This week’s Lent reflection focuses on the word 'Refresh' and is by the Bishop of Monmouth, Cherry Vann.
Lent is traditionally understood as a time of self-examination, penance and self-denial. We are called to go into the wilderness with Jesus and, like him, spend time in prayer, fasting and withstanding the temptations of our world. We are invited by Jesus to discipline ourselves, to live lives of self-sacrifice and to take up our cross and follow him to Calvary.
These are important things to reflect on but they are not ends in themselves. We don’t take them on because ‘this is what we do in Lent’, nor yet because a good dose of discipline and self-denial is good for us (though, for many of us, that will be the case. They are a means to an end. That is, to refresh our life of faith and our relationship with God.
Lent, in a very real way, is a time of refreshment; of giving ourselves time and space to drink deeply from the wells of our faith in prayer and reflection, reading and study. We might do this alone and/or in the company of others in some form of Lent group, quiet days or retreat. Through such disciplines, our faith and relationship with God is refreshed.
Amongst the many definitions of the word ‘refresh’ is ‘to replenish a supply’ and ‘to freshen up’. I am reminded of those times when we arrive at our destination after a long, hard journey. We savour coming to a stop and being still for a while. We may take a wash or a shower to freshen ourselves up and rid ourselves of the grime and weariness of travel. A drink is often welcome to revive and replenish us; as is food, be that a snack or a meal.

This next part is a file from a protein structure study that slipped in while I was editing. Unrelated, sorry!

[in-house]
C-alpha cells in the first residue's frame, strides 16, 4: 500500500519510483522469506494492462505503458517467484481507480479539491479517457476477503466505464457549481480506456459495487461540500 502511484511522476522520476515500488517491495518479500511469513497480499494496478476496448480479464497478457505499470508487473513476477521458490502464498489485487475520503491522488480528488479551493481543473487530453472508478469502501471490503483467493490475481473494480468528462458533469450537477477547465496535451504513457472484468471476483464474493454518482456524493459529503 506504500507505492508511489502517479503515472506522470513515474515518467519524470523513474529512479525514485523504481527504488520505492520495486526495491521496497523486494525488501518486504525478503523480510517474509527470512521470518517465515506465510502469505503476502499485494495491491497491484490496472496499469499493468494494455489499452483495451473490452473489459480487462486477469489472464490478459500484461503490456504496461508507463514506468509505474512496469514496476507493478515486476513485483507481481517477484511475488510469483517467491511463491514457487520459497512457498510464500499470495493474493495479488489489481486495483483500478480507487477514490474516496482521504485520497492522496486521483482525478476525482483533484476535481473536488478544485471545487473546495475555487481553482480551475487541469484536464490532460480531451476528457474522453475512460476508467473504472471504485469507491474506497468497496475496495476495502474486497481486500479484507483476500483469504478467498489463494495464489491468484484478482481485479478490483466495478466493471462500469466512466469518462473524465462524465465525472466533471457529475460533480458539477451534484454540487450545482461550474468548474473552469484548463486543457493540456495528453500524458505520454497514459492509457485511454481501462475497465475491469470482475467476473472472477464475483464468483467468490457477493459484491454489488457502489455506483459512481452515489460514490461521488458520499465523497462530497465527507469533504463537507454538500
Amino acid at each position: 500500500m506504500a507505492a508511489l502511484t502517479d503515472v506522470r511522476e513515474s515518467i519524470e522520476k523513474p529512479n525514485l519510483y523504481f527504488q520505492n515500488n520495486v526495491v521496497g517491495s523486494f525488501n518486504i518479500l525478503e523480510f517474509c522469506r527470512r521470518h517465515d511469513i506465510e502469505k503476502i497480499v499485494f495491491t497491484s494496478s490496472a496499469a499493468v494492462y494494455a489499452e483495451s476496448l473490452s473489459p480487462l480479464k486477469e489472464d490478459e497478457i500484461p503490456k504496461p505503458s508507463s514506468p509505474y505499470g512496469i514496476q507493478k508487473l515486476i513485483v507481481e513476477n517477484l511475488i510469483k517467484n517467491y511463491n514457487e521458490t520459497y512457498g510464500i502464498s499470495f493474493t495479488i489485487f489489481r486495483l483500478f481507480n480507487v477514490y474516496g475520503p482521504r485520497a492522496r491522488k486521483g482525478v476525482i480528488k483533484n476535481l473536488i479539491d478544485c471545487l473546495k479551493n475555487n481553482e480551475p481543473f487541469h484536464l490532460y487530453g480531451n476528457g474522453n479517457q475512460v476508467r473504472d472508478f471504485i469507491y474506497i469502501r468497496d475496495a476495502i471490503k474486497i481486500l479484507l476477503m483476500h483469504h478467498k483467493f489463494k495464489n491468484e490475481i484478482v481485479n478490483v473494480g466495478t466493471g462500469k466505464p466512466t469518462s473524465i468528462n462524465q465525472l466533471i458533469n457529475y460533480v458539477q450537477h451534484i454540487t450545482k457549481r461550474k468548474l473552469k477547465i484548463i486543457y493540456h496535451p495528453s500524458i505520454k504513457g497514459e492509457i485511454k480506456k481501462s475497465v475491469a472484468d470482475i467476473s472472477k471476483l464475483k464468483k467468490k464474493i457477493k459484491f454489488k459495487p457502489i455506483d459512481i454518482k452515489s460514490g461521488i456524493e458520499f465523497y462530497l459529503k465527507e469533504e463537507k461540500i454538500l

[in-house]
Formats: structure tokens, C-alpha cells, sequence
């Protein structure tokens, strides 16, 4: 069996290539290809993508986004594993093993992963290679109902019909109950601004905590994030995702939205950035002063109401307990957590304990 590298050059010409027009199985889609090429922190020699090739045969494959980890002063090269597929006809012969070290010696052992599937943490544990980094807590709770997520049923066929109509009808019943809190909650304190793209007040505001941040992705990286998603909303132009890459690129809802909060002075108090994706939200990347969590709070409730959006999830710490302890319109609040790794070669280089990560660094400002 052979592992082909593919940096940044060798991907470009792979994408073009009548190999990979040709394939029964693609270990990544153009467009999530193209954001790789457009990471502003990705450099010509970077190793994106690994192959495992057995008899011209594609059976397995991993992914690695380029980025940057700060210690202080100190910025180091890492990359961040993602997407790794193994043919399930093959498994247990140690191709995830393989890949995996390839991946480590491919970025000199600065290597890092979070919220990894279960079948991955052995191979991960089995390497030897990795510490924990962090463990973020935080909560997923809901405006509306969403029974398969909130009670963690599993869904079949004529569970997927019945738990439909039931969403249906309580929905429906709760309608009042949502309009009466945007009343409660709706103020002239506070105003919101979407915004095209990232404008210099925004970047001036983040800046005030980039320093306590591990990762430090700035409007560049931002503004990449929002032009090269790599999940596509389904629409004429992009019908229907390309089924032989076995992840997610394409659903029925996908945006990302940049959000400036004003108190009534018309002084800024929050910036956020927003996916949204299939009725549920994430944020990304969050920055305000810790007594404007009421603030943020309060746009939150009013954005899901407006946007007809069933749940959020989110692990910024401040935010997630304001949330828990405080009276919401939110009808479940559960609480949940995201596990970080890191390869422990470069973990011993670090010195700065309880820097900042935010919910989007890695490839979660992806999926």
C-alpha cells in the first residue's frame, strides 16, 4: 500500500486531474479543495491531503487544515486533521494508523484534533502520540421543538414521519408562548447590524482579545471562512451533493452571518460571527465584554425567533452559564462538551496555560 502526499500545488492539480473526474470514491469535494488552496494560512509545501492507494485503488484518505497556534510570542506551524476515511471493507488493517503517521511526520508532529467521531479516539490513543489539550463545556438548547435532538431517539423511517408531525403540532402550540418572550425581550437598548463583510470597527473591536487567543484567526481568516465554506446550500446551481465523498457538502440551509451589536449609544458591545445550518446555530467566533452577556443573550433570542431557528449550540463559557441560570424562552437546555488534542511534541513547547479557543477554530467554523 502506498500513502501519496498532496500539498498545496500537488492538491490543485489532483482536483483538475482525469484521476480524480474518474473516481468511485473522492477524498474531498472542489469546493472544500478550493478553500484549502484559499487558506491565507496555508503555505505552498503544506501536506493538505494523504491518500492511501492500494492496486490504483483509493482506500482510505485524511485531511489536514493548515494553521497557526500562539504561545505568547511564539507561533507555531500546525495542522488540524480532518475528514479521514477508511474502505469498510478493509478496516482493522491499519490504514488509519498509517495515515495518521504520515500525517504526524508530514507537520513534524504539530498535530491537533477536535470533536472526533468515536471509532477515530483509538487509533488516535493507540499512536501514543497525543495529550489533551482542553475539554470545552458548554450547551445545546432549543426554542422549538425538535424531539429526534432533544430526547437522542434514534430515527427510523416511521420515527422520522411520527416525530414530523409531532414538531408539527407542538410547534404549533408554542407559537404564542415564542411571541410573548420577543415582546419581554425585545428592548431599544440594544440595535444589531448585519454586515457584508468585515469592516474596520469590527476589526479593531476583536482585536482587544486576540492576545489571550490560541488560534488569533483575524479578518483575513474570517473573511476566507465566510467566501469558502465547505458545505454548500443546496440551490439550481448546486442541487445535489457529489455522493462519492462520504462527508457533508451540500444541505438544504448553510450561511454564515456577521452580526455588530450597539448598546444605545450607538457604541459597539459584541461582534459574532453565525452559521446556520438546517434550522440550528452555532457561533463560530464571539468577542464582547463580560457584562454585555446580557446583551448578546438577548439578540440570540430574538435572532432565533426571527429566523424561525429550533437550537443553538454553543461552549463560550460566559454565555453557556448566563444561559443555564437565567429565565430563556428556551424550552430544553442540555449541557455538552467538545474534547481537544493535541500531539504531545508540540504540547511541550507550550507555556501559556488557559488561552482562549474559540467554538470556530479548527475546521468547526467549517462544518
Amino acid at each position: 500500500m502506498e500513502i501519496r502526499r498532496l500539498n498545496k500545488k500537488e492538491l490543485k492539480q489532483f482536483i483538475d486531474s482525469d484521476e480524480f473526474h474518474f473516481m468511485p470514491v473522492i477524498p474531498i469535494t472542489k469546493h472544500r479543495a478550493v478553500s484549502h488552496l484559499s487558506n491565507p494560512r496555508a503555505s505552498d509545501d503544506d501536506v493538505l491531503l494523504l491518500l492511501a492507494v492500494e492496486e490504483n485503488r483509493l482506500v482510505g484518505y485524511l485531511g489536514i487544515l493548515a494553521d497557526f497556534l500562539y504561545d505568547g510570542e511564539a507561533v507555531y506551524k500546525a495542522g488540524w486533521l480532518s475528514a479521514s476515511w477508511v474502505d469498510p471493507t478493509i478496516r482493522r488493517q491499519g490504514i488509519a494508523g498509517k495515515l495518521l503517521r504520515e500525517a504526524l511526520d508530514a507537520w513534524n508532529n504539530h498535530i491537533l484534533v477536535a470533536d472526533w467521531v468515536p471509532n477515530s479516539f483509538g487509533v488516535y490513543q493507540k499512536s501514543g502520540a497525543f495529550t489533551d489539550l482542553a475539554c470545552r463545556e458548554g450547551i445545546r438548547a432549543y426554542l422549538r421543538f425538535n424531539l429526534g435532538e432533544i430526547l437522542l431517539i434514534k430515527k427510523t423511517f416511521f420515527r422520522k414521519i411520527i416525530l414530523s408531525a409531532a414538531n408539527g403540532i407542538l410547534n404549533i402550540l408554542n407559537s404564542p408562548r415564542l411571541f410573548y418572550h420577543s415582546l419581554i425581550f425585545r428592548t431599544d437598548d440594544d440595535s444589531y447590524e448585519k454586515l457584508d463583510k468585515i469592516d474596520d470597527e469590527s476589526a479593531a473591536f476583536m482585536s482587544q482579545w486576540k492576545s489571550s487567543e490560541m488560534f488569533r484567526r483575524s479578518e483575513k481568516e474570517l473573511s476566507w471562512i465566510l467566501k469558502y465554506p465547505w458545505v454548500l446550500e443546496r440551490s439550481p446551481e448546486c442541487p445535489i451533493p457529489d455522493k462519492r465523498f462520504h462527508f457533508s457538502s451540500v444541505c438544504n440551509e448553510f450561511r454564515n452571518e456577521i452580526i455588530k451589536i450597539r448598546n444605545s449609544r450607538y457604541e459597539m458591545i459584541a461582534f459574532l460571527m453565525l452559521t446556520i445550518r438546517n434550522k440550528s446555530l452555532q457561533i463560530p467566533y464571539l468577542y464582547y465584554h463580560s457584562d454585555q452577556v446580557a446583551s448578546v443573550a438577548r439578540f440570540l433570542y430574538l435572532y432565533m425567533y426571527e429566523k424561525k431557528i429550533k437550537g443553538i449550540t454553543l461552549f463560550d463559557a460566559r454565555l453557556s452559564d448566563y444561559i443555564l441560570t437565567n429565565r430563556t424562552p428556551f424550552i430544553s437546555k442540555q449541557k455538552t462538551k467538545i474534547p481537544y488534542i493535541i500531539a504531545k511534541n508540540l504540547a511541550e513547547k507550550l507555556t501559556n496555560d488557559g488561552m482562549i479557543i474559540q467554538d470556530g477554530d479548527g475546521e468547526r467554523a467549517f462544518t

The year since last Lent has been a long, hard journey. Many of us are hungry for fellowship, hugs and physical contact. We are thirsty for being able to meet with friends and family, as well as at a church building with our sisters and brothers in Christ. We are weary, perhaps lonely, perhaps fearful; our batteries are low and in need of recharging.
Jesus invites us to use this Lent to rest in him and to use the disciplines of Lent as aids or tools to refresh us: to help us stop for a while and allow ourselves to be washed and cleansed through prayer and penitence; to take time to drink deeply from the living water and be nourished and refreshed by the bread of life through scripture and the sacrament.
We turn again to the Lord who is our Shepherd. For in him, ‘I shall not want. He makes me lie down in green pastures; he leads me beside still waters; he restores (and refreshes) my soul.’